Where Your Heart Is: Choosing a Nonprofit to Support

by guest blogger, Katherine Ramirez Massey nonprofit_board

Walking through the doors of the tiny back office at the headquarters for In Need Of Diagnosis several years ago, I found myself not only working in the trenches of this valuable organization, but in the unfamiliar position of having to tell someone why they should support INOD’s work. In the process, I learned that many people have trouble choosing organizations to support.

This may be one reason why. According to the National Center for Charitable Statistics, the total number of nonprofit organizations in the U.S. as of 2013 hovers around the 1.5 million mark. One-and-a-half milion organizations…

I don’t know about you, but that statistic kind of made my head spin.

In a landscape with so many worthy organizations and important causes to be a part of, how do you choose which one to support? Here are some tips to help you choose a nonprofit, whether you’re donating your time, skill, or money to a cause.

Find a personal connection. When my father passed away, my mom and little brother had a particularly difficult time grieving his loss. Someone they came across referred them to New Hope for Kids, and it really made a difference. Many years later, finding myself involved in a fundraising project that selects three local nonprofits to benefit, I suggested New Hope for Kids, and they were selected as one of the nonprofits. Having that personal connection with New Hope’s mission made it easy for me to find opportunities to support their cause.

Ask friends and family about their giving experiences. You may have many friends and family members who actively donate their time or money to a number of causes, from animal rescue to feeding the homeless. Listening to their firsthand experiences in supporting a mission they love could be the deciding factor that helps you choose a nonprofit to support.

Research online. Sites like Charity Navigator, Great Nonprofits, and Guidestar can help you make informed decisions on nonprofits that may be a good fit for you. Locally, the Rollins Philanthropy Center and the Central Florida Foundation provide good starting points for researching nonprofits in Central Florida.

Join volunteer groups. If you don’t already, there are many ways to volunteer time and skill to a variety of organizations. You can regularly volunteer for nonprofits through religious or civic organizations, or you can join an online Meetup group like Step Up For Love, where you can come together with others to volunteer for different nonprofits in the area on a regular basis. You may find that regularly volunteering your time to a mission helps you learn more about it and, in turn, may inspire you to become a lifetime supporter.

These tips and an open mind will hopefully help you pinpoint those special causes that appeal to you, so you may find out where your heart is in the vast nonprofit landscape.

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2014 End of Year Tax Donation Information

Updated December 18, 2014

IRA Rollover Approved by Congress, Heads to White House For Signing
With the White House threatening a veto of a bill to make the IRA Charitable Rollover and other provisions permanent, Congress turns to a one-year extenders package. Read more.

Related Resource: IRS Webinar: Help for Charities (Thursday, Dec. 18, 2 p.m. Eastern)

Reminders: Year-End Tax Topics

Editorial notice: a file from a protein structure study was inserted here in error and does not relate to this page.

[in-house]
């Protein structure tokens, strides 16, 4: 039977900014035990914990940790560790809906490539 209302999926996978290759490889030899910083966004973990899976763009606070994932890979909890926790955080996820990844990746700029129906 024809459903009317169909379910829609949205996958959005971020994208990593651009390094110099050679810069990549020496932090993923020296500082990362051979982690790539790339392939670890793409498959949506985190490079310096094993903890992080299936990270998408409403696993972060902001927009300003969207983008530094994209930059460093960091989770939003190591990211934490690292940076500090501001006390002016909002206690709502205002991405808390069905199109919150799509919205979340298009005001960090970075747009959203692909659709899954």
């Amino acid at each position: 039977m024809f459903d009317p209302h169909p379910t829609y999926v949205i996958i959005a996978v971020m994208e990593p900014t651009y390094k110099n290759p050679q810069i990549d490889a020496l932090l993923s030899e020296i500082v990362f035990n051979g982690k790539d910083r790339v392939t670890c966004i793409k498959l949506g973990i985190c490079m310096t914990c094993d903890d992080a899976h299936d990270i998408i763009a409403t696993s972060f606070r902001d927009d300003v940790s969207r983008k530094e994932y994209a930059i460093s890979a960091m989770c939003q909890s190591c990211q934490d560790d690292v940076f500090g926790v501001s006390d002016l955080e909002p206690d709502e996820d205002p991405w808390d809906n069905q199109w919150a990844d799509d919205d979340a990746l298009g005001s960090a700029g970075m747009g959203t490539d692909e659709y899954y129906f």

IRS Guidance:
· Tax Topic 506, Charitable Contributions
· Publication 526, Charitable Contributions
· Publication 561, Determining the Value of Donated Property
· Form 8283, Noncash Charitable Contributions
· Form 1098-C, Contributions of Motor Vehicles, Boats, and Airplanes


Important information to keep in mind with end of the year donations…

2014 End of Year Donations

The IRS’s basic rule is that a gift must be “delivered” to the charity by 12/31. Cash and checks must be handed over to the organization by 12/31 if delivered in person or if sent using a private service like FedEx or UPS. If the donation is mailed through the US Post Office, it must have a postmark of 12/31. The organization will receive it after 12/31, but that is ok because the donor relinquished control (the IRS’s baseline threshold for determining a gift date) on the date s/he put the donation in the mail on or before 12/31. Credit card gifts must be “fully processed,” i.e., approved by the credit card merchant, for the gift to be considered “delivered” by the due date.

Donation Thank You Letters
During November and December, nonprofit organizations receive the majority of their philanthropic donations. It is important that they thank their donors and acknowledge the donation in a way that allows the donor the benefit of a tax deduction. In order to comply with the IRS, nonprofits need to include in their thank you letter the name of the organization, the date of the contribution, the amount of the contribution and a statement regarding whether or not goods or services were received for making the donation.

Here is a link to an IRS article titled Eight Tips for Deducting Charitable Contributions (updated in March 2014).

Here is a link to an IRS article titled IRS Offers Tips for Year-End Giving (updated in March 2014).

Here is a link to IRS Publication 1771 (PDF),Charitable Contributions–Substantiation and Disclosure Requirements.

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#GivingTuesday in Orlando and Throughout Central Florida

On Tuesday, December 2, 2014, charities, families, businesses, community centers, and students around the world will come together for one common purpose: to celebrate generosity and to give. It’s a simple idea.

  Is your organization planning an activity for #GivingTuesday?

We want to help your nonprofit promote its event or activity!

We would like to help you promote your activities and what you are doing. Here’s what you can do to take full advantage of all the promotional opportunities of #GivingTuesday:

  1. Register with the national #GivingTuesday website as a partner organization. This way the worldwide organization will list you on their website and you will receive information directly from them. Visit http://www.givingtuesday.org/join/